Home of Professional Cinematography since 1996

Shooting With A Varicon

>I'm using a Vericon filter that I got from Clairmont for the first time. I was wondering if any of you have used this filter and have any suggestions or comments about it.

I'm looking to use it to desaturate several scenes I'm about to shoot.

Marc



Call Arri in NY at 914 353 1400, and ask for them to send you the Varicon kit. We have some sample images and other info on the Varicon.

Cheers,


Marc Shipman-Mueller, Technical Representative
Arriflex Corporation; 1646 N. Oakley Ave, Suite #2, Chicago, IL 60647-5319, USA


>I used the Varicon for a couple of commercials last year and really liked the results we got.

We adjusted them by eye to match, we were using 2 cameras, although we also had the device that should match them.

I found that I could succesfully use a lot more than I at first thought I could.

We reduced the contrast hugely with the Varicons and then wound it back in in TK, this gave us more "cartoon" colours.

The biggest problem was that they get very hot and have to regularly turned off to cool down.

Really liked them, it was weird to look at the camera from the subject and see this glowing front!

Geoff


>I'm planning to use either the Panaflasher or a VariCon for a feature in June so I have been reading up a little (I also plan to shoot some tests).

The best article was on the original "Colorflex" device invented by Gerry Turpin for "Young Winston" - unfortunately, I've misplaced the issue of "American Cinematographer" that covered it.

A.C., March '73 has a good article on Vilmos Zsigmond's use of flashing for "the Long Goodbye", complete with photos.

A.C., March '74 mentions flashing briefly in conjunction with "Nickel Ride", shot by Jordon Cronenweth.

A.C., Nov. '78 covers the use of the Lightflex for "The Wiz", including discussion on color flashing combined with diffusion filters.

A.C., Feb. '86 has an excellent article by Woody Omens about using the Lightflex to obtain a painterly period look for a TV movie, "Evergreen".
Definitely read that one...

A.C., July '90 has an article by Isadore Mankofsky comparing the Panaflasher to the VariCon (first design).

And finally, "International Photographer", Nov. '97, has a technical article by Mark Woods about the Panaflasher and VariCon.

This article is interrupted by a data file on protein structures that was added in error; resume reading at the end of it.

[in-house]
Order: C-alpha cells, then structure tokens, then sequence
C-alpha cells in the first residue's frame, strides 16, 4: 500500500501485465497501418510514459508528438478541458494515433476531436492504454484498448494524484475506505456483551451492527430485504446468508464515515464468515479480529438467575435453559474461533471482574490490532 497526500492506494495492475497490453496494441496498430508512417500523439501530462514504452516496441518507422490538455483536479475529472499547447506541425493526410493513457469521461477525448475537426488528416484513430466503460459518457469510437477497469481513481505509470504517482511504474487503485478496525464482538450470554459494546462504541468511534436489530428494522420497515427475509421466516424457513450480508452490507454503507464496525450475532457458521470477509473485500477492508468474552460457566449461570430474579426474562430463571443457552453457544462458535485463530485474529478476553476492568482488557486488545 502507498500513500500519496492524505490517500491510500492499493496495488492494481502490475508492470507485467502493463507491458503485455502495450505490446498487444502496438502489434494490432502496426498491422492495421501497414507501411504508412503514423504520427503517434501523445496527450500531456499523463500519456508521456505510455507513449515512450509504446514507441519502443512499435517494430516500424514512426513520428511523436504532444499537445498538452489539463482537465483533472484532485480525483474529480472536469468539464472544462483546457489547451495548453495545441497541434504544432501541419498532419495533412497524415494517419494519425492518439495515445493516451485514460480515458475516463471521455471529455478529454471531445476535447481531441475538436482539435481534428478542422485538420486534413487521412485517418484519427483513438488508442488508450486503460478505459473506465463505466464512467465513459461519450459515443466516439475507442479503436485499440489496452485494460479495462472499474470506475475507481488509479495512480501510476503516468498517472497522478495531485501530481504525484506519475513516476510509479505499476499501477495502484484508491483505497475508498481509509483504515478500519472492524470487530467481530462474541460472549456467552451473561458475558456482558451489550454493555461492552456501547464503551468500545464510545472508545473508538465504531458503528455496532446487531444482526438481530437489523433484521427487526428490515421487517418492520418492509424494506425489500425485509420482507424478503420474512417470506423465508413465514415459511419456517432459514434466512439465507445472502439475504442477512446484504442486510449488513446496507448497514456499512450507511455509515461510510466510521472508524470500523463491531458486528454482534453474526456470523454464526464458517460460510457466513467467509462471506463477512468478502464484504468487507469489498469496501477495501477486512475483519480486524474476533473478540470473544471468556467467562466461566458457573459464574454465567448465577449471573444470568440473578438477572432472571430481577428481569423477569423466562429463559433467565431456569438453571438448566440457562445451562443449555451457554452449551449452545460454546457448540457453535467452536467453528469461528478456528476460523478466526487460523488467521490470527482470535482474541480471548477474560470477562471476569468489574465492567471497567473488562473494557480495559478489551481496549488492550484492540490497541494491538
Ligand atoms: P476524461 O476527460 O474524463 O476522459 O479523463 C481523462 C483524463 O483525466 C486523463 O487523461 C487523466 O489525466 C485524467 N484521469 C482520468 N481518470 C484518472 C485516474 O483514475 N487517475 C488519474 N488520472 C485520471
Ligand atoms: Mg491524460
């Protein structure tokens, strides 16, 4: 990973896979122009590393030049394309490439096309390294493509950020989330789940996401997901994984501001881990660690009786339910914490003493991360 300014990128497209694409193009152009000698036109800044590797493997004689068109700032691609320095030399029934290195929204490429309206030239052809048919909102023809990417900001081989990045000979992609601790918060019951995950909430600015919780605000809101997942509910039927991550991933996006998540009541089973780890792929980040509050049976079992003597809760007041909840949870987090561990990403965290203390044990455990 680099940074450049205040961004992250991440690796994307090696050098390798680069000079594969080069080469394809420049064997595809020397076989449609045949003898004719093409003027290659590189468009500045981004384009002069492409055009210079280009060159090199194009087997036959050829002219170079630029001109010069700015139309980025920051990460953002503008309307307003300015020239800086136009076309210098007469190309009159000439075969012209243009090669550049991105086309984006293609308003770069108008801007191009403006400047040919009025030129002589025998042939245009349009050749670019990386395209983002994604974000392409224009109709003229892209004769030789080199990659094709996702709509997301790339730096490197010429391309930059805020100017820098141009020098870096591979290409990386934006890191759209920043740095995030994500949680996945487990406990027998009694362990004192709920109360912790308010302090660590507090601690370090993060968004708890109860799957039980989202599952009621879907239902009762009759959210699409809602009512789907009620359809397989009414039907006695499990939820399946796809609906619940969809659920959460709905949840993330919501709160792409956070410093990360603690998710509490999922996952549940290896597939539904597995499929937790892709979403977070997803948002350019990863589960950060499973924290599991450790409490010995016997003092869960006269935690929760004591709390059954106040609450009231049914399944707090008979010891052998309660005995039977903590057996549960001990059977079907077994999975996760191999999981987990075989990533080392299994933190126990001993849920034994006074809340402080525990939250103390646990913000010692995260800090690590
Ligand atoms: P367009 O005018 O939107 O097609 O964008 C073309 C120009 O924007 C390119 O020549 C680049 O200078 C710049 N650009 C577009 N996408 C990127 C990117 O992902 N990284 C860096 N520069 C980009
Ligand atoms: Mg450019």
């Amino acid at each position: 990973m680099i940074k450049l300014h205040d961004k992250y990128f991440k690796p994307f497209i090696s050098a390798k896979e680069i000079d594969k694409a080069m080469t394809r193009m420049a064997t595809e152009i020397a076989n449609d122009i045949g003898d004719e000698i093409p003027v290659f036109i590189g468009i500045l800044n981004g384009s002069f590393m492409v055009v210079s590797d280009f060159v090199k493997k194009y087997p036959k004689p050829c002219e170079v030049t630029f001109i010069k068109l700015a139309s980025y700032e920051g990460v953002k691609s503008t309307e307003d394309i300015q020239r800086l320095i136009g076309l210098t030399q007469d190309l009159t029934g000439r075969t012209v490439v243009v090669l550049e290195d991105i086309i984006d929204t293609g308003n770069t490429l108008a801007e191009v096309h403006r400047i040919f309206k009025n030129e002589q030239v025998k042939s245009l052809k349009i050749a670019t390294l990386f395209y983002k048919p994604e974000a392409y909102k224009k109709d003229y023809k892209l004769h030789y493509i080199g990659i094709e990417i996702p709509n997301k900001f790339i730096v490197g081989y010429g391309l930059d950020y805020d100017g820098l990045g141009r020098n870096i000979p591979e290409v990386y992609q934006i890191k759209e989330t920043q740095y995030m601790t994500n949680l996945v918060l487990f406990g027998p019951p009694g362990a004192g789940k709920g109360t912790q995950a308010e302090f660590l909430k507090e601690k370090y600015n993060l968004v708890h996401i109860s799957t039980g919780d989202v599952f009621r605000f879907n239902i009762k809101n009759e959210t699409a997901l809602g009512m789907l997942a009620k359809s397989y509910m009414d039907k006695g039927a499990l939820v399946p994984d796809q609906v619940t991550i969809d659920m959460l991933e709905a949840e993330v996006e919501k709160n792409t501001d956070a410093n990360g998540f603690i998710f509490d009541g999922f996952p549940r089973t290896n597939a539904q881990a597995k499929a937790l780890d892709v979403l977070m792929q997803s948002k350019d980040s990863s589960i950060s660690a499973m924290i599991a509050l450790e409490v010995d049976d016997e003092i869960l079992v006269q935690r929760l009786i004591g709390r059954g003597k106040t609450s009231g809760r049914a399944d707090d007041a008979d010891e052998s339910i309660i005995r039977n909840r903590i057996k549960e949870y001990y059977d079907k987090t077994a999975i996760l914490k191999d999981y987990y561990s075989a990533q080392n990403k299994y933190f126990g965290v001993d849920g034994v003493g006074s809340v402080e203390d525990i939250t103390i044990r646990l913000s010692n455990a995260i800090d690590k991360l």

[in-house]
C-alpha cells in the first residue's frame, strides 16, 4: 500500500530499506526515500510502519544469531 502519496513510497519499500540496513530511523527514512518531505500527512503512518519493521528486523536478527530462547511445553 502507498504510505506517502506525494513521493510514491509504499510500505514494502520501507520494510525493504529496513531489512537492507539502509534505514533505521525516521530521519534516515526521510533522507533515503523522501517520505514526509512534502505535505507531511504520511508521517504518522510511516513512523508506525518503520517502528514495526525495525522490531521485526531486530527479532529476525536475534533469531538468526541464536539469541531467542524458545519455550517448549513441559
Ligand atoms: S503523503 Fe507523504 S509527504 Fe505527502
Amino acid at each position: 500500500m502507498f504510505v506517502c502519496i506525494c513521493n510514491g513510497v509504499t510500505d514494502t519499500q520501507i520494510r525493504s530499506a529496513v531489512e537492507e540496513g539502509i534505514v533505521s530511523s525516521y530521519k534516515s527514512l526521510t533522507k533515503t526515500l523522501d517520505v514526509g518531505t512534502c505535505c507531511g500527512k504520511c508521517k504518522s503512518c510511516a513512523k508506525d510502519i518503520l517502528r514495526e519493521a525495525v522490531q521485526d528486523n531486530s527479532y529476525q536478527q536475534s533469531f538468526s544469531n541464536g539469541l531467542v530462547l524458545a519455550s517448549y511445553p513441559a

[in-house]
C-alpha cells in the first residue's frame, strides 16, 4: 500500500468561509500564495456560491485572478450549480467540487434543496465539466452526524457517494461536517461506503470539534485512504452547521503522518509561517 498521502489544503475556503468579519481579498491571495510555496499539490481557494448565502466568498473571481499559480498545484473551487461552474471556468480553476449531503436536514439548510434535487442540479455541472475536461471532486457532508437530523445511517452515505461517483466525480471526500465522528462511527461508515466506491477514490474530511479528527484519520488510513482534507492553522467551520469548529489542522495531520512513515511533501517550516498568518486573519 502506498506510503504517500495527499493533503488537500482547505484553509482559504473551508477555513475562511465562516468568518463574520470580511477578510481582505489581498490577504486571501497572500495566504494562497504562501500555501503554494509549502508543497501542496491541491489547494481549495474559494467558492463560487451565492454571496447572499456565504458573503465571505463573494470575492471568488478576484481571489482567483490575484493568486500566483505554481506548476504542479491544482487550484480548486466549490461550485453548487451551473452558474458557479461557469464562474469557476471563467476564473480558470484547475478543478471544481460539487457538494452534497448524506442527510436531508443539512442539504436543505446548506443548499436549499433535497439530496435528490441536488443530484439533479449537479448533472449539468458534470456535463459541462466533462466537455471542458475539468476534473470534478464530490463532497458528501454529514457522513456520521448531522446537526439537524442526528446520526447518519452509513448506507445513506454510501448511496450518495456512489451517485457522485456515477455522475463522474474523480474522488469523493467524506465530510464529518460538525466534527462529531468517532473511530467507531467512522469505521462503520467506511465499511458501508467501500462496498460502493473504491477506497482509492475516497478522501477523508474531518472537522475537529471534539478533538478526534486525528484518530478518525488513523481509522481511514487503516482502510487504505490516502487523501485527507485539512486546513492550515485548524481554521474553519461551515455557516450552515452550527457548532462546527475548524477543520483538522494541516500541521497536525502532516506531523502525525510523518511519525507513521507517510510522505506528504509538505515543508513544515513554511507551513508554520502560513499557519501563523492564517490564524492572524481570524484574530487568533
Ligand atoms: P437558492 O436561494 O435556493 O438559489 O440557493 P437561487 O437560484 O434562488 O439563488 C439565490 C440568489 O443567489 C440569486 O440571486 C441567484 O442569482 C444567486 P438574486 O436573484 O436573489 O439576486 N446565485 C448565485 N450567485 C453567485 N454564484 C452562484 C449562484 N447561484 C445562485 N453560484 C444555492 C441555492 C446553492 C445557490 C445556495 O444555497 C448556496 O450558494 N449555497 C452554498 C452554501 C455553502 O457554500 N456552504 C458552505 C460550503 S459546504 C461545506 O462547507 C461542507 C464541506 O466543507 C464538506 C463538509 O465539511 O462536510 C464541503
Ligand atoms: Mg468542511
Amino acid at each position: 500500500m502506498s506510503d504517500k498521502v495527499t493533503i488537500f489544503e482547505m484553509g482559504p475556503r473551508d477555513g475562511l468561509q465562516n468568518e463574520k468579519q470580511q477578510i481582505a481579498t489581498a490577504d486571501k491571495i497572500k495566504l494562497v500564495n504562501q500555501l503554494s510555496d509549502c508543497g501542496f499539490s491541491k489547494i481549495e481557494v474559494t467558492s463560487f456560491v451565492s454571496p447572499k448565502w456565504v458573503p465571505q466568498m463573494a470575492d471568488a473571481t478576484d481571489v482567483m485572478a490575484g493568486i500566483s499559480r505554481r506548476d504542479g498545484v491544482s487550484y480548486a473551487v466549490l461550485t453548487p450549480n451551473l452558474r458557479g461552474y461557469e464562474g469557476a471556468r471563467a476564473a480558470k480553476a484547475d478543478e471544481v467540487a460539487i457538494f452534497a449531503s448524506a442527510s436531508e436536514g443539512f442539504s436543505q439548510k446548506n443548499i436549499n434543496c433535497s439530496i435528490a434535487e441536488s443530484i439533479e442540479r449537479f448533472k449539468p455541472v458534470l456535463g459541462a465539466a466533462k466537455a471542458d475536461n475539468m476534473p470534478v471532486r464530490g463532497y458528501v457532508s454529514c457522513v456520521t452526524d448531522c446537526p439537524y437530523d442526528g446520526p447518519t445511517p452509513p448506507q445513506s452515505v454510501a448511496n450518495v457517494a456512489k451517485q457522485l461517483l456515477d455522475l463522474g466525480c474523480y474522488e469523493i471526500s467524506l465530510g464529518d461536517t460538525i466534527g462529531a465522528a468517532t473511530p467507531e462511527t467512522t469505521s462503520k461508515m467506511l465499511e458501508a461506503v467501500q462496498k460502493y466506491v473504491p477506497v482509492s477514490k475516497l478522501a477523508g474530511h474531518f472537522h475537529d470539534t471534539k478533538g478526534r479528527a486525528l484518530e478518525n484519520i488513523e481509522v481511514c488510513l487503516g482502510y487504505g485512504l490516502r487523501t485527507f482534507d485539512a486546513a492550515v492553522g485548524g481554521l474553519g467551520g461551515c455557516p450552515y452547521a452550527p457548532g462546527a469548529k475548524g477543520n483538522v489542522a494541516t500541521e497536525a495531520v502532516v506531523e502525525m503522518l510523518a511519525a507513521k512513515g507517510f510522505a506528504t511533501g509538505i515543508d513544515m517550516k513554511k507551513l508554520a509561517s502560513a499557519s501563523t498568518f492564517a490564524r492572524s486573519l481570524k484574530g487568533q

The old A.C. article about "Dune" is not really worth reading, although the film itself has some excellent use of the Lightflex - there is finally a new widescreen transfer on laserdisc that looks pretty good.

I'm sure Arriflex can send so some pretty good material. I few weeks ago I asked Isadore Mankovsky about the differences between the Panaflasher and the VariCon - he said that he preferred the VariCon slightly but said that because it uses an UltraCon filter for its glass, it does slightly soften the image compared to a Panaflasher.

David Mullen
Cinematographer/L.A.


>David Mullen is clearly the best researcher here on the CML! I am always impressed with what he digs up!

>I'm sure Arriflex can send so some pretty good material. I few weeks ago I asked >Isadore Mankovsky about the differences between the Panaflasher and the VariCon >he said that he preferred the VariCon slightly but said that because it uses an >UltraCon filter for its glass, it does slightly soften the image compared to a >Panaflasher.

So the glass in a Varicon is an UltraCon? What grade? Interesting!

Jeff "flash me" Kreines


Having never used the Varicon system, can someone explain how it works?

Thanks,

Jim S.


>The biggest problem was that they get very hot and have to regularly turned off to >cool down.

Indeed! The best solution for the overheating (learnt from a DP friend John Berrie csc) is to put it on when they call "roll camera" and off when the director says "cut". It usually takes some 3 or 4 days for the AC to get used to this.

>Having never used the Varicon system, can someone explain how it works?

Very simple to use: The Varicon (filter+lamp housing) is inserted into a matte-box like the MD14. It is attached with a power cable to the ballast which you'll have to place near the camera (usually not so convenient for the operator). The ballast has two settings, high mode and low mode. If the setting is wrong, it will look too hot or too faint. Then you power it through an external battery (usually same as the one powering the camera).